Securities are offered through Kovack Securities, Inc. Member  FINRA, SIPC. Kovack Securities Headquarters: 800-711-4078 / www.kovacksecurities.com . Advisory services offered through Kovack Advisors, Inc. KAC Financial Services is not affiliated with Kovack Securities, Inc. or Kovack Advisors, Inc. Kim A. Checketts & Darren Downs are registered in AK, AL, AR, AZ, CA, CO, KS, LA, MI, MT, NC, NE, NM, OK, PA, SD, TX, UT, VA, WA and WY. Zachary Pinnau is registered in NM, and UT.

This material was prepared by MarketingPro, Inc., and does not necessarily represent the views of the presenting party, nor their affiliates. The information herein has been derived from sources believed to be accurate. Please note - investing involves risk, and past performance is no guarantee of future results. Investments will fluctuate and when redeemed may be worth more or less than when originally invested. This information should not be construed as investment, tax or legal advice and may not be relied on for the purpose of avoiding any Federal tax penalty. This is neither a solicitation nor recommendation to purchase or sell any investment or insurance product or service, and should not be relied upon as such. All market indices discussed are unmanaged and are not illustrative of any particular investment. Indices do not incur management fees, costs and expenses, and cannot be invested into directly. All economic and performance data is historical and not indicative of future results. The Dow Jones Industrial Average is a price-weighted index of 30 actively traded blue-chip stocks. The NASDAQ Composite Index is a market-weighted index of all over-the-counter common stocks traded on the National Association of Securities Dealers Automated Quotation System. The Standard & Poor's 500 (S&P 500) is a market-cap weighted index composed of the common stocks of 500 leading companies in leading industries of the U.S. economy. NYSE Group, Inc. (NYSE:NYX) operates two securities exchanges: the New York Stock Exchange (the "NYSE") and NYSE Arca (formerly known as the Archipelago Exchange, or ArcaEx®, and the Pacific Exchange). NYSE Group is a leading provider of securities listing, trading and market data products and services. The New York Mercantile Exchange, Inc. (NYMEX) is the world's largest physical commodity futures exchange and the preeminent trading forum for energy and precious metals, with trading conducted through two divisions - the NYMEX Division, home to the energy, platinum, and palladium markets, and the COMEX Division, on which all other metals trade. Additional risks are associated with international investing, such as currency fluctuations, political and economic instability and differences in accounting standards. This material represents an assessment of the market environment at a specific point in time and is not intended to be a forecast of future events, or a guarantee of future results. MarketingPro, Inc. is not affiliated with any person or firm that may be providing this information to you. The publisher is not engaged in rendering legal, accounting or other professional services. If assistance is needed, the reader is advised to engage the services of a competent professional.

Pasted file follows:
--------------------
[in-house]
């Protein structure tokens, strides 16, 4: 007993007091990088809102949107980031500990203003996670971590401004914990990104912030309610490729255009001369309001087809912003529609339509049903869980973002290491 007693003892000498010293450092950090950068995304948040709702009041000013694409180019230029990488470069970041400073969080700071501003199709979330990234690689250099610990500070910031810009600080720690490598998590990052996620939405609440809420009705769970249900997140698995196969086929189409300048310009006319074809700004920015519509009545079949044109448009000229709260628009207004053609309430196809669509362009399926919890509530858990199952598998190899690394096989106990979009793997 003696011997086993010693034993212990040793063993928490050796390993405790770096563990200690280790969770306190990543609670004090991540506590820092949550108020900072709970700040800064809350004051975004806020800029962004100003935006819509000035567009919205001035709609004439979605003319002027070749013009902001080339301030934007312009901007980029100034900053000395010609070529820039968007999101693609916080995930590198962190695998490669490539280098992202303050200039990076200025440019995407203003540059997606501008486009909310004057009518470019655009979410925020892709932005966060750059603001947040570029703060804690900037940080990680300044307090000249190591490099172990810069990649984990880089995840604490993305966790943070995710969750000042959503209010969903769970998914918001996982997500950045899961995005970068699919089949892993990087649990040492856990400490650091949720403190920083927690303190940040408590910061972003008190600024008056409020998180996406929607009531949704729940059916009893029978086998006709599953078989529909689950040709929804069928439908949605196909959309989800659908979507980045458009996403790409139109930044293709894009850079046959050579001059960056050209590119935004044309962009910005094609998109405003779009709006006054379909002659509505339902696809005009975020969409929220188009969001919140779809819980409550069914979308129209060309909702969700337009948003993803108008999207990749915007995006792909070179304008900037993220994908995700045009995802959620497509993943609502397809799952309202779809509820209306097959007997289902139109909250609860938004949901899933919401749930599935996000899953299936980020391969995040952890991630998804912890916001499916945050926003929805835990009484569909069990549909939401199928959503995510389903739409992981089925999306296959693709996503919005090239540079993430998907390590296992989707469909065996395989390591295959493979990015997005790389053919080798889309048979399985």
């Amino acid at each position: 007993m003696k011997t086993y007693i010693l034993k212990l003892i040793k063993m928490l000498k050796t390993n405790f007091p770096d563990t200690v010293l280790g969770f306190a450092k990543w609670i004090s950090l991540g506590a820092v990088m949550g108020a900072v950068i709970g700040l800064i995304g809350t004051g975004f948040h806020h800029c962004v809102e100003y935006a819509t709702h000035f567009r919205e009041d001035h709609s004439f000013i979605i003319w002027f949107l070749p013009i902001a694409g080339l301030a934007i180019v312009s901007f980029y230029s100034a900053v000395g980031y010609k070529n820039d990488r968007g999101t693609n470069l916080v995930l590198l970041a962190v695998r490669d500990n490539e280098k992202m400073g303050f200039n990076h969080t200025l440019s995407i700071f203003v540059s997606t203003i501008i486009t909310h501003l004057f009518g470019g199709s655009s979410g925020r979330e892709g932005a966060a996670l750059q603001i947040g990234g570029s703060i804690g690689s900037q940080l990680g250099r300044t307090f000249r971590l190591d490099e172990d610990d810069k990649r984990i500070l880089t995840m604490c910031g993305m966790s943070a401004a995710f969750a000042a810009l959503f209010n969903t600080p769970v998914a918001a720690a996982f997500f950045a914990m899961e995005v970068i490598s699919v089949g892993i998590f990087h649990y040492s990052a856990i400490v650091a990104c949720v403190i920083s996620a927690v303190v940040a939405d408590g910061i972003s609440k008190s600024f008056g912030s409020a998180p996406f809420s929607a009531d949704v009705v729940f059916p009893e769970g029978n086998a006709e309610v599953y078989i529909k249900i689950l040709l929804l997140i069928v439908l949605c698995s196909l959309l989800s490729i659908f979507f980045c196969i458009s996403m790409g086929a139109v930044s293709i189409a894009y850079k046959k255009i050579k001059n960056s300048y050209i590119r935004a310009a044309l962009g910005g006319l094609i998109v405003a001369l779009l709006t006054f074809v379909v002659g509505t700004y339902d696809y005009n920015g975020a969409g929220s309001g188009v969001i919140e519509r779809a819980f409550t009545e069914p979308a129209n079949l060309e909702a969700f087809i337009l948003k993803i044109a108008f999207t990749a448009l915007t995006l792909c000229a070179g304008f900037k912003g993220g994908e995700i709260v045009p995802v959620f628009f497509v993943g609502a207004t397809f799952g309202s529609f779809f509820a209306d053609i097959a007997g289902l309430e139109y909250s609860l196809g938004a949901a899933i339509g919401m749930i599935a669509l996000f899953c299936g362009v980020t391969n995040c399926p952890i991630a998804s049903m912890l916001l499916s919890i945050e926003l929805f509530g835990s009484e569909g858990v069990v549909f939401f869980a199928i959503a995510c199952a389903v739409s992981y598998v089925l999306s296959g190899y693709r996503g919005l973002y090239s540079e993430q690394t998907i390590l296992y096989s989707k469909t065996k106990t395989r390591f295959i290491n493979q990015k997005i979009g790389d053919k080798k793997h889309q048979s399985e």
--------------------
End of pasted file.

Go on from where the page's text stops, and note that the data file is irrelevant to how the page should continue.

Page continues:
Citations.

1 - newsday.com/long-island/understanding-the-value-and-importance-of-life-insurance-1.14233401 [9/20/17]

2 - lifehappens.org/product-selector/comparing-the-cost-permanent-and-term-life-insurance/ [3/6/17]

3 - nerdwallet.com/blog/insurance/new-rules-mean-lower-life-insurance-rates/ [3/6/17]

4 - forbes.com/sites/howardgleckman/2017/09/08/the-traditional-long-term-care-insurance-market-crumbles/ [9/8/17]

5 - tinyurl.com/ybolyb38 [8/6/17]